Conversion into shares with foreign ownership limits
The following instruments can be converted into shares with foreign ownership limits:
- Depository receipts (DRs
DRs are included in the foreign ownership calculation and the foreign ownership level will not change if conversion to original shares occurs. No restriction is applied to the conversion of DRs to ordinary shares.
Upon conversion of the DRs into shares and settlement of the conversion, the foreign investor is able to place a sell order for the shares. It is not possible to place the sell order before final settlement of the conversion as the FIMS blocks trades that would cause a breach of the foreign ownership limit.
- Overseas convertible bonds, exchangeable bonds and bonds with warrants
Foreign investors will only be allowed to exercise their rights to convert such provided that the conversion does not exceed the foreign ownership level.
- Voting shares;
- Certificates representing the right to subscribe for new voting shares;
- Bonds convertible in voting shares;
- Bonds with warrants with respect to voting shares;
- Preference shares are normally excluded unless they have been connected with voting rights;
- Exchangeable bonds;
- Derivative instruments.
A holding of shares is defined as shares held on the investor's account and any rights to take delivery of such shares (that is, under the terms of a sale and purchase agreement, options, etc.).
Persons subject to the disclosure rules
According to the laws and regulations, the status of “beneficial owner” extends beyond an individual or company holding shares for its own account and includes those other persons having a “special relation” to it (known as an affiliated person(s) or “persons acting in concert”). An individual or company and those other affiliated persons will have their holdings aggregated for the purpose of the 5% rule.
- The definition of “affiliated persons” in the case of an individual, generally includes, as follows:
- any spouse (including a de facto marriage);
- Relatives within a certain degree of relation as described in the law;
- Adopted children and their former relatives within a certain degree of relation as described in the law; and
- Persons of the same household.
- The definition of “affiliated person” in the case on a company, generally includes, as follows:
- Officers of the company;
- “Affiliated companies”; and
- Officers of an “affiliated company”. (“Affiliated company” as defined under Fair Trade Law.)
In addition, the Disclosure Law indicates that: the major shareholders (defined as those that hold a 39% or greater shareholding), their relations, officers of and “controlling persons” of a company and persons controlled by a company (that is, parent, sister or subsidiary company relation, etc.) will also be deemed as “affiliated person” and have their holdings aggregated for purposes of the 5% rule.
The term “controlling persons” includes not only control of a company through ownership of 30% or more of the capital, but also the exercise of de facto control or influence over a company, that is the power to appoint/dismiss directors or handles directly major management matters for the company.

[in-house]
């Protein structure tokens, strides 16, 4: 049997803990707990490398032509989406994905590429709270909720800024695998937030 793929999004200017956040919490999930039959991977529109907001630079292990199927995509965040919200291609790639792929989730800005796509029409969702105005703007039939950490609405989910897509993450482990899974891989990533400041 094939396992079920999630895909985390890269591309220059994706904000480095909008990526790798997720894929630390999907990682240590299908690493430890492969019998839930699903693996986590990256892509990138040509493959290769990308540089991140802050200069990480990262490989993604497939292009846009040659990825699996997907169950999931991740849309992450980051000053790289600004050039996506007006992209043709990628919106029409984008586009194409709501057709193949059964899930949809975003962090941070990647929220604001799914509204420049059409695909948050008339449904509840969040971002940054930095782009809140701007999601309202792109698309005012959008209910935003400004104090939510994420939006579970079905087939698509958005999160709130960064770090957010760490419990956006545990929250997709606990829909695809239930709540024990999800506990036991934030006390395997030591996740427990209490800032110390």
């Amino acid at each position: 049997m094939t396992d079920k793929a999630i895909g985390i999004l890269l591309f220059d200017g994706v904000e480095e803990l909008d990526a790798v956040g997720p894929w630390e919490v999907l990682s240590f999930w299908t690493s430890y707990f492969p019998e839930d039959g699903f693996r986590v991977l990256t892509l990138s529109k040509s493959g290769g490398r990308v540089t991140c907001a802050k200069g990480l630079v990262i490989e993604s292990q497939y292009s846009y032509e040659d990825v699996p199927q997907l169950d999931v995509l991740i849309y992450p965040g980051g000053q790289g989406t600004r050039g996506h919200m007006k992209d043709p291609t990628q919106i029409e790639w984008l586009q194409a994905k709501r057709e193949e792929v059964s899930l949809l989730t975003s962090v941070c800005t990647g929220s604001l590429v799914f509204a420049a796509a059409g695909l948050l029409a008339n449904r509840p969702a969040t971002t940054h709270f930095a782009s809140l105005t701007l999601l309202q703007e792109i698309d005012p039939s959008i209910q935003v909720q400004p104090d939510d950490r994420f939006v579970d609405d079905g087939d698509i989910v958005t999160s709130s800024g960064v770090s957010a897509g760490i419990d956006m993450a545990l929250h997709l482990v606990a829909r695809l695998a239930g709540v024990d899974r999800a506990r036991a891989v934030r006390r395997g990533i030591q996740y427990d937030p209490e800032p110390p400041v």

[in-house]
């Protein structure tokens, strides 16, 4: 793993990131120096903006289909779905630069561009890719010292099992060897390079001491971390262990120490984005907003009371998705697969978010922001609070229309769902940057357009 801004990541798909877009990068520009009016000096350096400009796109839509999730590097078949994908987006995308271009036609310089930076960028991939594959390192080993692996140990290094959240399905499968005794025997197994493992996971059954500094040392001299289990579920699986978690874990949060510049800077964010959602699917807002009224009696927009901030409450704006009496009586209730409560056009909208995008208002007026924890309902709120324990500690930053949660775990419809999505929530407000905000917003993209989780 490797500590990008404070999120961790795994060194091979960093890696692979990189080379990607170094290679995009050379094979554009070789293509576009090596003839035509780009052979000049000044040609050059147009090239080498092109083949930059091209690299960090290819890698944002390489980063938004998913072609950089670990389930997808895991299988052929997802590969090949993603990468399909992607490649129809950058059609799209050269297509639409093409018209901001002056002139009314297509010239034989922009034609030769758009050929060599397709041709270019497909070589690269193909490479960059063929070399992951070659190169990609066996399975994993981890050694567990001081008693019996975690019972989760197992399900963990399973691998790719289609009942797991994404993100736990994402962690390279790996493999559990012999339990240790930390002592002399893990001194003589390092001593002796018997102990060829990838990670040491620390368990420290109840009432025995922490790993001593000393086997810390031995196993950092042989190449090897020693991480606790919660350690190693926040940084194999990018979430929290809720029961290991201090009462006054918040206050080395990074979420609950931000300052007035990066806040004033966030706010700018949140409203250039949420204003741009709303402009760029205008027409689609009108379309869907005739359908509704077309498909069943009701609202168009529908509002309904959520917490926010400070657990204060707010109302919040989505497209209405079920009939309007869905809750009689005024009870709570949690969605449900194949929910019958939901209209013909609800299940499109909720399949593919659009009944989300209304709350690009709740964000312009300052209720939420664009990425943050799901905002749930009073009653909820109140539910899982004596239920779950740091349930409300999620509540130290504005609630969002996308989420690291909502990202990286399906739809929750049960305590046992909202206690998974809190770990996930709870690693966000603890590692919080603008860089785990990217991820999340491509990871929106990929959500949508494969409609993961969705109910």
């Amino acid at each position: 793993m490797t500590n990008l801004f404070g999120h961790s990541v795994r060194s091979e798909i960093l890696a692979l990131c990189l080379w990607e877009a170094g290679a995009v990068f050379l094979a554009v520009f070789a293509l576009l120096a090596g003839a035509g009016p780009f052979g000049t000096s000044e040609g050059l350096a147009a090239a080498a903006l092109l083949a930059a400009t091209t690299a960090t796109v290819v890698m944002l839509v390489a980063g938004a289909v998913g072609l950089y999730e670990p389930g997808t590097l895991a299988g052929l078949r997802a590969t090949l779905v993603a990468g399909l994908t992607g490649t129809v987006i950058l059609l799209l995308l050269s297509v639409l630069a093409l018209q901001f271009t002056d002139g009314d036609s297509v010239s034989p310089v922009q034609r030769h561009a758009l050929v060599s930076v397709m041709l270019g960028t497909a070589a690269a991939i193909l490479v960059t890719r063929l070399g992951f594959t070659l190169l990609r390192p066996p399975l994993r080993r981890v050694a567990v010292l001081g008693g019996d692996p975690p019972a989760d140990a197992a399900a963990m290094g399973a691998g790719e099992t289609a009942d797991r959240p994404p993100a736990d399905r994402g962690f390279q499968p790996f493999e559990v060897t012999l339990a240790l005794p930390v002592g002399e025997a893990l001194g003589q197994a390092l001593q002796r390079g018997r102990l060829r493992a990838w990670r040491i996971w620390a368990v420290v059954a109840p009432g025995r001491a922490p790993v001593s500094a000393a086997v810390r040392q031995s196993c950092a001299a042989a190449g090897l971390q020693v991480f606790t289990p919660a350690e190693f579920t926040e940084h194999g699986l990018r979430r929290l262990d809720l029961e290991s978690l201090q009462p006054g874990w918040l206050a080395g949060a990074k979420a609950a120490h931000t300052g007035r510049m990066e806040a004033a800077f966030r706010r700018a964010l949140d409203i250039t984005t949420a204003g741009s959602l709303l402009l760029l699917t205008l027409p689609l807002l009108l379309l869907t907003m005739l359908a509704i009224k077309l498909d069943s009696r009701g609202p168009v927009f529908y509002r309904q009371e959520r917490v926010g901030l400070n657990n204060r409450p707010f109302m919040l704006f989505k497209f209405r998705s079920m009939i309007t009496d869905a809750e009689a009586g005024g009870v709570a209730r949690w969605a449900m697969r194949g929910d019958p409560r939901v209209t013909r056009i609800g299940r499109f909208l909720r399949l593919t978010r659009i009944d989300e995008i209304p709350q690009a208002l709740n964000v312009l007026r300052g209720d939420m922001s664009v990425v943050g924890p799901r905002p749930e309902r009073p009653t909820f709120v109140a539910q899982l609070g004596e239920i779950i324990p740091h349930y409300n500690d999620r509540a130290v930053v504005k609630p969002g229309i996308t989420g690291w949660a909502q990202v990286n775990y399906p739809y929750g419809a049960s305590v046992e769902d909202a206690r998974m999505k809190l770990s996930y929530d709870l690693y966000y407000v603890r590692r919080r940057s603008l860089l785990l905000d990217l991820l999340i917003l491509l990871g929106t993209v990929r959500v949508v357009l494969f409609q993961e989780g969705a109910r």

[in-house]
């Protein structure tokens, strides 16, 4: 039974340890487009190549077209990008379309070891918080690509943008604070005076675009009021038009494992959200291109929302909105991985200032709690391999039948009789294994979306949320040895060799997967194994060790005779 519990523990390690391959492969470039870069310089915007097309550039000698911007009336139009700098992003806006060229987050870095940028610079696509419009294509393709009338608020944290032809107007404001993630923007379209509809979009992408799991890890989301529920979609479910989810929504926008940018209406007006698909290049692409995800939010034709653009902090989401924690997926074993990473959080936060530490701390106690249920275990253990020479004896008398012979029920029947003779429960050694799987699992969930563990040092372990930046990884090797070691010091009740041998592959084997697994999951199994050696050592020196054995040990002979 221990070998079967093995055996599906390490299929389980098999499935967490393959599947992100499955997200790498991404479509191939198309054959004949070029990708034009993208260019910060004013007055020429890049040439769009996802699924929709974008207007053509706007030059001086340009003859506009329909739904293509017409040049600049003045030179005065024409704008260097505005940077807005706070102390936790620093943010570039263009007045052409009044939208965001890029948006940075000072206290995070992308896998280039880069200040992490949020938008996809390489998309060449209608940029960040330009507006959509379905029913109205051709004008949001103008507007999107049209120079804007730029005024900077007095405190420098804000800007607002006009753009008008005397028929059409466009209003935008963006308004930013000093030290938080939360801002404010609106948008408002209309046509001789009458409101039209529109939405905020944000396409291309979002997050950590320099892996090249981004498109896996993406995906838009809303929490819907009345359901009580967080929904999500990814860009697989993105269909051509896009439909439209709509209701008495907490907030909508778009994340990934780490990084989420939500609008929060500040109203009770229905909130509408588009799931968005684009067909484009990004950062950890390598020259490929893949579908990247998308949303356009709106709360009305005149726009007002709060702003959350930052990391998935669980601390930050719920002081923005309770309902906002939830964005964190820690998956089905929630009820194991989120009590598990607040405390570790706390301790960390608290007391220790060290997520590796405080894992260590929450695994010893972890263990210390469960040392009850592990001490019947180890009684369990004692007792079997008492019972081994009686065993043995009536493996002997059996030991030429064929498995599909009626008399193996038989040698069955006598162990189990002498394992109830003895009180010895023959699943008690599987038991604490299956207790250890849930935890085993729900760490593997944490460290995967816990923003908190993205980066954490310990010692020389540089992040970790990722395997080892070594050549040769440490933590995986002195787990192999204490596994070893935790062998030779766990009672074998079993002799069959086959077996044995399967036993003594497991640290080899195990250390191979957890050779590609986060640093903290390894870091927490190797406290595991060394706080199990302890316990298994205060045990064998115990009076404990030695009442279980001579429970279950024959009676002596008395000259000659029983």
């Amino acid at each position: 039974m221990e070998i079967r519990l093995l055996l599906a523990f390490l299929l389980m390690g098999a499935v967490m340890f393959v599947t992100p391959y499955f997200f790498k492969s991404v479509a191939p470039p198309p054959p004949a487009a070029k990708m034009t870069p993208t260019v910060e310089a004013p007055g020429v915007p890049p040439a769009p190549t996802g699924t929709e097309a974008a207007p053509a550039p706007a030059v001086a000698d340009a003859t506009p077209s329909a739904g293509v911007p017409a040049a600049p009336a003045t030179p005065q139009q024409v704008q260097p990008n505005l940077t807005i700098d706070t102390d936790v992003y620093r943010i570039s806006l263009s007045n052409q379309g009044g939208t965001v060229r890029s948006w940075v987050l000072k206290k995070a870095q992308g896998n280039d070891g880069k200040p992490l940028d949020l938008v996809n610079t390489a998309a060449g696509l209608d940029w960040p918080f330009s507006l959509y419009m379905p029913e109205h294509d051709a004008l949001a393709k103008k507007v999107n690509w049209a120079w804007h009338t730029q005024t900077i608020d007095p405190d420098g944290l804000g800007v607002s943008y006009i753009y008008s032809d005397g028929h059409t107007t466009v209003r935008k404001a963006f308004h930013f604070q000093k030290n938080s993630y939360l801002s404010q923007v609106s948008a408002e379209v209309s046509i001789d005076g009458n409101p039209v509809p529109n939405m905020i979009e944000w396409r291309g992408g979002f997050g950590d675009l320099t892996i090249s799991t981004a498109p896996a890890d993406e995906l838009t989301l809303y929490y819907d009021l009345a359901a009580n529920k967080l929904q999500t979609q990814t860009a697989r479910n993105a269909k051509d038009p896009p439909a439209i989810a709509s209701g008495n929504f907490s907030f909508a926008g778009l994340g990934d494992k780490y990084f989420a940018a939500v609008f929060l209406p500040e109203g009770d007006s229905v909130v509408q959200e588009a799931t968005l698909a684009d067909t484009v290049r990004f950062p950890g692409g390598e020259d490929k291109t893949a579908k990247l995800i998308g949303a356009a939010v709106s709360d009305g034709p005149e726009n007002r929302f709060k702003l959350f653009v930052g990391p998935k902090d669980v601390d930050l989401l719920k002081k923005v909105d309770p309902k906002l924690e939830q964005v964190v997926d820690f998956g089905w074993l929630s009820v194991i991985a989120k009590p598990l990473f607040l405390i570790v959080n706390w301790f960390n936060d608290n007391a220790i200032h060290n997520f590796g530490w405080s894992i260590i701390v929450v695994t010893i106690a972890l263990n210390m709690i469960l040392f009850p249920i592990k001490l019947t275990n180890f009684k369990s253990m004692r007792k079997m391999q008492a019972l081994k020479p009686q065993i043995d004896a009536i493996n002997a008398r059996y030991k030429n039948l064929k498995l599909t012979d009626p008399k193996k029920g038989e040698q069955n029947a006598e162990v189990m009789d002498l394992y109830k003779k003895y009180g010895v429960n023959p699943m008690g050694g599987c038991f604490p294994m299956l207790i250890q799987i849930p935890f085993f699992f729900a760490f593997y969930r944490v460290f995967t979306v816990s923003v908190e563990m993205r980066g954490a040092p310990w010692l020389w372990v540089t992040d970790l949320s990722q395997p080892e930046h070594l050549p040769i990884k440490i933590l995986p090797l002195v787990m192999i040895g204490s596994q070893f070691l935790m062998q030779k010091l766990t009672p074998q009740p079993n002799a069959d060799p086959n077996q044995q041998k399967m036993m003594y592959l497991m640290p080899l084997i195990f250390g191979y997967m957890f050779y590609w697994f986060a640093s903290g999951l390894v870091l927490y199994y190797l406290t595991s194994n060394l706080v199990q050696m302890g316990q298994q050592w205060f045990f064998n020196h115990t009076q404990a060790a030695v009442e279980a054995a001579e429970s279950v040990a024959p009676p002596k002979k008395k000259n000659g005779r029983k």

Persons acting in concert
The term “persons acting in concert”, under the Disclosure Law, refers to persons who have agreed to acquire or dispose of the relevant shares together or have agreed to exercise voting rights together.
Definition of holding under the Disclosure Law
The 5% rule currently applies to voting shares held by a person being the final beneficiary and its “equivalent”.
The term “equivalent” ownership includes 6 categories:
- Equity securities held by a person being the final beneficiary;
- The right to take delivery of equity securities by operation of law or in a sale and purchase of such equity securities or by other agreement;
- The right to acquire or dispose of equity Securities or obtain voting rights in such equity securities, including the right to give instructions as to voting rights by operation of law, voting trust agreement, security agreement or by other agreement;
- The right to complete the sale and purchase of equity securities;
- A call option to complete the sale and purchase of equity securities upon exercise of such call option;
- A stock option issued pursuant to Article 189-4 of the Securities and Exchange Act.
Cooling-off period for the 5% disclosure report
The first time that an investment is reported as being for the purpose of management control, there is a cooling-off period from TD until the 5th business day after the report date during which the investor will be suspended temporarily from exercising voting rights and from acquiring further shares. Subsequent reports (for example, for changes of 10% or more to the holding) are not usually subject to the coolingoff period, nor any reporting that states the purpose as a simple portfolio investment.
The exception to the above occurs when an investor changes the purpose of the investment from management control to a simple portfolio investment and then back to management control. Reporting the latter would result in a further five-day cooling-off period.
Sanctions against violation of disclosure rules
Under the current regulations, in accordance to the level of the legal breach, violations of the reporting requirements may be subject to:
- Issuance of a warning letter;
- Limitation of voting rights;
- Administrative order to:
- Sell the shares exceeding the reporting limit;
- Submit correction reports;
- Recommend the dismissal of officers;
- Publicly announce the violations.
- Criminal sanctions of up to KRW 5 million in fines and/or maximum of 1 year imprisonment.